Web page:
Password and PIN Security

Having a secure password is of critical importance. If a scammer gets your passwords, they can access your accounts.

It is important to have a strong unique password for your PayPal account.

Use Unique Passwords

Statistics show that the majority of users have three passwords or less that they use across twenty or more Internet accounts. This means that the password is only as secure as the weakest Internet site that the user visits.

Password reuse across multiple websites is a bigger security problem than weak passwords.

PayPal uses the best industry standard techniques to ensure that passwords are secure and trains PayPal personnel in best security practices. But, does your gardening club website have the same security? Even a strong password is easily compromised if it is used on sites like this. The administrator for a hobby site may not know how to secure password information or how to secure the website. The administrator may be a disgruntled contractor that decides to sell the email addresses and passwords to scammers for a few hundred dollars.

Strong Passwords

Strong passwords have the following characteristics:

  • More than 8 characters long
  • Use lower case, upper case, a number, and a special character like [~!@#$%^&*()_+=?><.,/]
  • Is not a word or date that is associated with you, like a pet’s name, family names or birthdates
  • A combination of words with unusual capitalization, numbers and special characters interspersed makes strong passwords. Misspelled words are stronger because they are not in the dictionary used by attackers.
  • Something you can remember

PayPal has implemented a password strength checker to ensure that new passwords are strong.

Managing Multiple Passwords

The more passwords you have to remember, the greater is the risk that you will forget some of them every once in a while. Except if you use the same password for many sites, which puts you at risk. So how can you avoid forgetting passwords?

One good way of making sure that you do not forget passwords is to write them down. You can use complex passwords that are different from each other, and you don't face the risk of forgetting them. Of course, you don't want to write them down in their entirety, or you risk somebody stealing or viewing your list of passwords.

To avoid the problem of somebody getting hold of your list of passwords, don't write the passwords in their entirety. You memorize one part, and write down another part. To help make it easier to remember password, use the memorized part of your passwords for many accounts. The part you write down would all be different. This method will help you make up specific passwords for different websites without the trouble of having to memorize every one of them.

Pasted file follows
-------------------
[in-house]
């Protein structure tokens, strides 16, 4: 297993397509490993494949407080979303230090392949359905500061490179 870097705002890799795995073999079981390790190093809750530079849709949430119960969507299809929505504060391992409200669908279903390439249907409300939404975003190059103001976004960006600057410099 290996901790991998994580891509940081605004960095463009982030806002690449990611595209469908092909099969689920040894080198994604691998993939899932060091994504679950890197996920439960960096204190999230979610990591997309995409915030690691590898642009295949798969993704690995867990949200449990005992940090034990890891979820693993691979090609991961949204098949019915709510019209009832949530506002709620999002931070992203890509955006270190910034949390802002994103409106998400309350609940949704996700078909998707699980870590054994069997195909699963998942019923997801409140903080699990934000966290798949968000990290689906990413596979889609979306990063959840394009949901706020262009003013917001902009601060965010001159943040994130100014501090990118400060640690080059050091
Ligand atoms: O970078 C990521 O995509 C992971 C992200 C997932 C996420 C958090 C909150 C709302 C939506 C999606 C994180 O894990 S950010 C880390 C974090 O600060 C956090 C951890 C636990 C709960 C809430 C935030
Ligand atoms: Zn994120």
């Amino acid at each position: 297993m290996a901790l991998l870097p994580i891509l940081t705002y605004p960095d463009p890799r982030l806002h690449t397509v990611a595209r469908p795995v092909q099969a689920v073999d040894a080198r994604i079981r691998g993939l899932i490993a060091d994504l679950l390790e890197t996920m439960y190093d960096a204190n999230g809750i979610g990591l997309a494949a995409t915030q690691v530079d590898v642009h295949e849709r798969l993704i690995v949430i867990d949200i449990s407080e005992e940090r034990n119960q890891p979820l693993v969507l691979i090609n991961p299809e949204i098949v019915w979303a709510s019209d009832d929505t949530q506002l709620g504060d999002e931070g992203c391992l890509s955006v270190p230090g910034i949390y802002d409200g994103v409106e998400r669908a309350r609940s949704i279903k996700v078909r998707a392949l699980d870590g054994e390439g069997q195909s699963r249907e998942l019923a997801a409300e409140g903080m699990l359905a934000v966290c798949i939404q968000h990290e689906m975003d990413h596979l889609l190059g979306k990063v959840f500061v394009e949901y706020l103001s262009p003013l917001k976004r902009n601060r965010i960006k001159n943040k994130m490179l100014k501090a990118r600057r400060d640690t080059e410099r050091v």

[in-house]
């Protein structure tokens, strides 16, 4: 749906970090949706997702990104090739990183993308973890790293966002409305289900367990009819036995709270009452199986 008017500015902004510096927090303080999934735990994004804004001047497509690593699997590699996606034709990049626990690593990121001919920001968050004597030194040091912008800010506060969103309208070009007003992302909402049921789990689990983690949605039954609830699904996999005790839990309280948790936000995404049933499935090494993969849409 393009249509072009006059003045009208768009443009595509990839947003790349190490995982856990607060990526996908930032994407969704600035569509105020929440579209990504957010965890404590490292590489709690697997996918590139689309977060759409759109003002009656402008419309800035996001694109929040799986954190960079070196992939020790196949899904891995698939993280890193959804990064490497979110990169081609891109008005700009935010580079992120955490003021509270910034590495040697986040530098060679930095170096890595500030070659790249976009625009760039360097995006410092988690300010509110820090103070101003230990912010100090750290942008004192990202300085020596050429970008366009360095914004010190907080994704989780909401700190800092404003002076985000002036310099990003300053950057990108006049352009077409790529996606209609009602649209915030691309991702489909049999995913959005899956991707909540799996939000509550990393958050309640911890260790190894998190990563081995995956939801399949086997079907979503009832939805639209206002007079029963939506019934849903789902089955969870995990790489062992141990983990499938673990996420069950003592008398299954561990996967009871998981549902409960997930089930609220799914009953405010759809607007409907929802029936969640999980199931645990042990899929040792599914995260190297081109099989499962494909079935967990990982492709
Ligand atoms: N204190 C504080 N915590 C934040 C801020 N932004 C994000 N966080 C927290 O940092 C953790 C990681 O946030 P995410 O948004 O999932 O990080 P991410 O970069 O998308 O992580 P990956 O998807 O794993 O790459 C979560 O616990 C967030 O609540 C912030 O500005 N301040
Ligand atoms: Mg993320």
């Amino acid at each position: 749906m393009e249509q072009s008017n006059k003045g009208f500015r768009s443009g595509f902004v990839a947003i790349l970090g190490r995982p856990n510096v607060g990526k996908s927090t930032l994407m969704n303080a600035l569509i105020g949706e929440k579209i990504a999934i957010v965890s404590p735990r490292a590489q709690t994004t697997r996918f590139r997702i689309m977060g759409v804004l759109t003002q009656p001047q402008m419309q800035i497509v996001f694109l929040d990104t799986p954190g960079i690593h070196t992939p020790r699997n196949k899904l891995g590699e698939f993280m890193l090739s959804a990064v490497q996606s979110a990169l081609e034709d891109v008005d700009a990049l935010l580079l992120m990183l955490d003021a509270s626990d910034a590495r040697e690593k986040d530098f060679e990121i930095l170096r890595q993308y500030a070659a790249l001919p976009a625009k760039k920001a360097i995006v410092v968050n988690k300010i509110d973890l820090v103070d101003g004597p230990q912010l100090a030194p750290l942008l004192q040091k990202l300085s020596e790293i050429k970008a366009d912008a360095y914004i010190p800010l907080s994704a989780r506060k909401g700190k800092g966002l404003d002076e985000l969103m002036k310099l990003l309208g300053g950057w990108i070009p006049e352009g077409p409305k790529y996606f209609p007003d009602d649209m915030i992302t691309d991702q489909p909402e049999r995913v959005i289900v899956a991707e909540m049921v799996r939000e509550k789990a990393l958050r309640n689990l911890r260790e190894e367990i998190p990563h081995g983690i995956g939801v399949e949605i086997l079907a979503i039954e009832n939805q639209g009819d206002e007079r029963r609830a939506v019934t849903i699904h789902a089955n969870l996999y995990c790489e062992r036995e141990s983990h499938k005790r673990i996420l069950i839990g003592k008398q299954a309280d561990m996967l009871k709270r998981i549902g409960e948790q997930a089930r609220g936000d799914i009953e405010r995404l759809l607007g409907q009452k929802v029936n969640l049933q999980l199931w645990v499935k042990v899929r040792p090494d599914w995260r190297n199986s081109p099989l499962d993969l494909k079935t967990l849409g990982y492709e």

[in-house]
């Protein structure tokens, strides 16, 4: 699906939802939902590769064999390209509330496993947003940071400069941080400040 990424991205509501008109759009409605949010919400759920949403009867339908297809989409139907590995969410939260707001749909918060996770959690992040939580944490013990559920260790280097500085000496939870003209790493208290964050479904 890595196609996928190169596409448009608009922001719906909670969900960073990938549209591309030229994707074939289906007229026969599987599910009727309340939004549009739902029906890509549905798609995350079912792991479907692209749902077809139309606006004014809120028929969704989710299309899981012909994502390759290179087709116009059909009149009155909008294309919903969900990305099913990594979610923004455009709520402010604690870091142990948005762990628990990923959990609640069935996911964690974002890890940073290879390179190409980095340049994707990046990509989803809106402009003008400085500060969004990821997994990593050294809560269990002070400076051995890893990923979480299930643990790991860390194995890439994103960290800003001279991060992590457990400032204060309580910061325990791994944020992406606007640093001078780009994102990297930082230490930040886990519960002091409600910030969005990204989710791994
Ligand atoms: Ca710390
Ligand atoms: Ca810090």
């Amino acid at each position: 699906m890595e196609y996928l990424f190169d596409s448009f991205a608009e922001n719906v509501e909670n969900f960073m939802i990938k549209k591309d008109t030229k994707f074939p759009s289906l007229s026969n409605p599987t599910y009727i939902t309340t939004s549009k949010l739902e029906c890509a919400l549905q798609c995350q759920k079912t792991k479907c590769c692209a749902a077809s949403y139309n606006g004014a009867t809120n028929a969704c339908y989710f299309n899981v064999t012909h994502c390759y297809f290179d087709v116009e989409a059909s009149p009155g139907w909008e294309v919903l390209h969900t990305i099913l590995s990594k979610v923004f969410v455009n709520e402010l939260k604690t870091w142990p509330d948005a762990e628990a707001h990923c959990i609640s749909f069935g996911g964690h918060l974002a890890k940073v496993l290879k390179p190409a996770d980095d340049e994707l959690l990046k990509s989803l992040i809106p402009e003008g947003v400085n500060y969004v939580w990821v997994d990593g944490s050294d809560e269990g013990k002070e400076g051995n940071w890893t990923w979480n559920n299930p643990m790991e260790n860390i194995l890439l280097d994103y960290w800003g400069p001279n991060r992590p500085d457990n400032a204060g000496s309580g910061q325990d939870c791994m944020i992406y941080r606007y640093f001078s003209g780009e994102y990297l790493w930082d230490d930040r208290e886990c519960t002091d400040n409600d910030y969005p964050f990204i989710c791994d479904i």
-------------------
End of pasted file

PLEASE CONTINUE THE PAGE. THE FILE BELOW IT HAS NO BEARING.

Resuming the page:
Of course, it's not enough for either part of your passwords-the one you write down or the one you memorize-to be just a few characters long. That would make it too easy to guess or to test all possibilities. Make each part long enough, at least 6 characters each.

And don't forget to keep a copy of the list you make somewhere safe-just in case!

Don’t keep the password list in your wallet. If a thief steals your wallet, they will get your personal information and access to your important accounts. If you need to carry the list with you, consider a password keeper App for your smartphone, but be sure that the App has a strong unique password that you can remember.

PIN Security

The PayPal Mobile applications, PayPal Point of Sale and some web pages use a PIN.

Just like Passwords it is important that the PIN not be re-used across multiple sites, because the PIN will only be as secure as the weakest site. Use a unique PIN for PayPal.

PayPal requires a 4 to 8 numeric PIN. Longer PINs are stronger than shorter PINs. A 4 digit PIN has a one in 10000 chance of being guess but an 8 digit PIN is one in 100 million. The more digits used in the PIN, the more secure it will be.

Don’t select a trivial PIN like 1234 or 1111 since these are the most common and most easily guessed. Don’t use your birth month and day like 0317 since people that might casually know you easily guess this. Don’t use a current or old phone number because these can easily be looked up. Don’t use the same PIN to unlock your phone and to access PayPal.

Think of an image that you can remember and spell the words with the numeric pad. For example, imagine a Blue Cow and enter 2583269, which is B-L-U-E-C-O-W on the numeric pad. This is both easy to remember and secure.

Changing your Password or PIN

Normally, there should be no reason to change your Password or PIN, but there are some cases where it is a good precaution. These include:

  • You notice something suspicious on your PayPal account
  • You suspect that someone you don’t trust has your Password
  • You notice something suspicious in your email account or other online accounts
  • You have recently removed malware from your system
  • PayPal asks you to change your Password

If one of these occurs, then change your Password, PIN and Security Questions immediately. You can change these under your personal settings.

If you receive an email asking you to change your password, be wary of phishing. Instead of clicking on a suspect link in an email just log into your PayPal account and click the Settings tab, then Personal Info. You will find the Password, Security Questions and PIN (if you have set up one) on this page.

PayPal Security Key

Your password is your first authentication factor when you log into PayPal. If you want additional security, you can add PayPal Security Key to your account as a second factor. This provides much stronger account protection than just a password.

See Security Key for more information.